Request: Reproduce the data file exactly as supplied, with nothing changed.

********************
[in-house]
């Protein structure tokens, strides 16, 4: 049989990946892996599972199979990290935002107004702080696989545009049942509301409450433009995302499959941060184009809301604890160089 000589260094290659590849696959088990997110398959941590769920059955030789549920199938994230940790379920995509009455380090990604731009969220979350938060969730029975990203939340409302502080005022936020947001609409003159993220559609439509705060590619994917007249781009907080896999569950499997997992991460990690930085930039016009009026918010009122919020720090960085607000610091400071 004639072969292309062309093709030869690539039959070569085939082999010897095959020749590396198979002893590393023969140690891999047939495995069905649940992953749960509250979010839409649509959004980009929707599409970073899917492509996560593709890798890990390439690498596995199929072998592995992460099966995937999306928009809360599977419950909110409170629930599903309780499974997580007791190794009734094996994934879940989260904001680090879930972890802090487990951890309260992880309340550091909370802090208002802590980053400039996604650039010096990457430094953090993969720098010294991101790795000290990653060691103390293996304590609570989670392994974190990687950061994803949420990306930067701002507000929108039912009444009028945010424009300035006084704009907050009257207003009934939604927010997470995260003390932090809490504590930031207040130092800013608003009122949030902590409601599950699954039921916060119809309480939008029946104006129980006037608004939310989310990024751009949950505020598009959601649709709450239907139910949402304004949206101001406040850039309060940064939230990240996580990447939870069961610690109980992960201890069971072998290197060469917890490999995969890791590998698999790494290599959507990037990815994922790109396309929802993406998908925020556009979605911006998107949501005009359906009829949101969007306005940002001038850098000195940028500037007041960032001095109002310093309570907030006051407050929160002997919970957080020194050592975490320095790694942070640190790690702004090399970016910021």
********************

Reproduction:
[in-house]
């Protein structure tokens, strides 16, 4: 049989990946892996599972199979990290935002107004702080696989545009049942509301409450433009995302499959941060184009809301604890160089 000589260094290659590849696959088990997110398959941590769920059955030789549920199938994230940790379920995509009455380090990604731009969220979350938060969730029975990203939340409302502080005022936020947001609409003159993220559609439509705060590619994917007249781009907080896999569950499997997992991460990690930085930039016009009026918010009122919020720090960085607000610091400071 004639072969292309062309093709030869690539039959070569085939082999010897095959020749590396198979002893590393023969140690891999047939495995069905649940992953749960509250979010839409649509959004980009929707599409970073899917492509996560593709890798890990390439690498596995199929072998592995992460099966995937999306928009809360599977419950909110409170629930599903309780499974997580007791190794009734094996994934879940989260904001680090879930972890802090487990951890309260992880309340550091909370802090208002802590980053400039996604650039010096990457430094953090993969720098010294991101790795000290990653060691103390293996304590609570989670392994974190990687950061994803949420990306930067701002507000929108039912009444009028945010424009300035006084704009907050009257207003009934939604927010997470995260003390932090809490504590930031207040130092800013608003009122949030902590409601599950699954039921916060119809309480939008029946104006129980006037608004939310989310990024751009949950505020598009959601649709709450239907139910949402304004949206101001406040850039309060940064939230990240996580990447939870069961610690109980992960201890069971072998290197060469917890490999995969890791590998698999790494290599959507990037990815994922790109396309929802993406998908925020556009979605911006998107949501005009359906009829949101969007306005940002001038850098000195940028500037007041960032001095109002310093309570907030006051407050929160002997919970957080020194050592975490320095790694942070640190790690702004090399970016910021």